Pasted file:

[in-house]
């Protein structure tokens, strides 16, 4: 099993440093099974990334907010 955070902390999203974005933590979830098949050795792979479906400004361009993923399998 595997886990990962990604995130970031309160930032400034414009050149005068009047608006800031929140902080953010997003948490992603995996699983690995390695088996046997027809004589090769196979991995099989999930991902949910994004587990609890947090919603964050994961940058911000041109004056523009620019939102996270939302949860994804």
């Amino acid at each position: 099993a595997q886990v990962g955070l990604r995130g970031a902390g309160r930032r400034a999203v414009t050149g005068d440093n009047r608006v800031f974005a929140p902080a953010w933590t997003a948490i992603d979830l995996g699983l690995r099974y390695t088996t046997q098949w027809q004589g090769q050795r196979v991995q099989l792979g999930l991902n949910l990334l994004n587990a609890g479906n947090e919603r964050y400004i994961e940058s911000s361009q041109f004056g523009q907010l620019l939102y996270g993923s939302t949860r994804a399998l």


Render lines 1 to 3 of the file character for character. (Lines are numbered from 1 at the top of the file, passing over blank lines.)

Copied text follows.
[in-house]
């Protein structure tokens, strides 16, 4: 099993440093099974990334907010 955070902390999203974005933590979830098949050795792979479906400004361009993923399998 595997886990990962990604995130970031309160930032400034414009050149005068009047608006800031929140902080953010997003948490992603995996699983690995390695088996046997027809004589090769196979991995099989999930991902949910994004587990609890947090919603964050994961940058911000041109004056523009620019939102996270939302949860994804």
């Amino acid at each position: 099993a595997q886990v990962g955070l990604r995130g970031a902390g309160r930032r400034a999203v414009t050149g005068d440093n009047r608006v800031f974005a929140p902080a953010w933590t997003a948490i992603d979830l995996g699983l690995r099974y390695t088996t046997q098949w027809q004589g090769q050795r196979v991995q099989l792979g999930l991902n949910l990334l994004n587990a609890g479906n947090e919603r964050y400004i994961e940058s911000s361009q041109f004056g523009q907010l620019l939102y996270g993923s939302t949860r994804a399998l």